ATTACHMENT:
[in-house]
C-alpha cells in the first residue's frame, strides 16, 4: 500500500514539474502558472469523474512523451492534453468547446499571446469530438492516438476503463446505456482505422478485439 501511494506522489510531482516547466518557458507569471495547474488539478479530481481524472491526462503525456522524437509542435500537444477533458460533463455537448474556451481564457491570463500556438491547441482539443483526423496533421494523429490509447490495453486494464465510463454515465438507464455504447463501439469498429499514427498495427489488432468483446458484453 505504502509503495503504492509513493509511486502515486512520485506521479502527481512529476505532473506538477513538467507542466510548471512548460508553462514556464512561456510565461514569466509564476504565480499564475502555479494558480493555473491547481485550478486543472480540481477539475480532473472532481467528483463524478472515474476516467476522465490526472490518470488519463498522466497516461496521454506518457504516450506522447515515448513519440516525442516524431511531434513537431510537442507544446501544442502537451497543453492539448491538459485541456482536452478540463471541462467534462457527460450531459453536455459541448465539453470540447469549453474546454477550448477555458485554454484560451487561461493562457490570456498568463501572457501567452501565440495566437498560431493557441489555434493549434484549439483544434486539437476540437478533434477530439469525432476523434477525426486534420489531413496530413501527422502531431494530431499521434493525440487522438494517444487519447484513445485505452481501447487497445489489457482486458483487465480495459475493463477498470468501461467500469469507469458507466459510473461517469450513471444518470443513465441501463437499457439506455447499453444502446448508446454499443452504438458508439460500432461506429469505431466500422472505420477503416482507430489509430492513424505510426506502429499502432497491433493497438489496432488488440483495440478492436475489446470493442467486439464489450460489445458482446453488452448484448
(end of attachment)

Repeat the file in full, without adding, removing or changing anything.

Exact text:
[in-house]
C-alpha cells in the first residue's frame, strides 16, 4: 500500500514539474502558472469523474512523451492534453468547446499571446469530438492516438476503463446505456482505422478485439 501511494506522489510531482516547466518557458507569471495547474488539478479530481481524472491526462503525456522524437509542435500537444477533458460533463455537448474556451481564457491570463500556438491547441482539443483526423496533421494523429490509447490495453486494464465510463454515465438507464455504447463501439469498429499514427498495427489488432468483446458484453 505504502509503495503504492509513493509511486502515486512520485506521479502527481512529476505532473506538477513538467507542466510548471512548460508553462514556464512561456510565461514569466509564476504565480499564475502555479494558480493555473491547481485550478486543472480540481477539475480532473472532481467528483463524478472515474476516467476522465490526472490518470488519463498522466497516461496521454506518457504516450506522447515515448513519440516525442516524431511531434513537431510537442507544446501544442502537451497543453492539448491538459485541456482536452478540463471541462467534462457527460450531459453536455459541448465539453470540447469549453474546454477550448477555458485554454484560451487561461493562457490570456498568463501572457501567452501565440495566437498560431493557441489555434493549434484549439483544434486539437476540437478533434477530439469525432476523434477525426486534420489531413496530413501527422502531431494530431499521434493525440487522438494517444487519447484513445485505452481501447487497445489489457482486458483487465480495459475493463477498470468501461467500469469507469458507466459510473461517469450513471444518470443513465441501463437499457439506455447499453444502446448508446454499443452504438458508439460500432461506429469505431466500422472505420477503416482507430489509430492513424505510426506502429499502432497491433493497438489496432488488440483495440478492436475489446470493442467486439464489450460489445458482446453488452448484448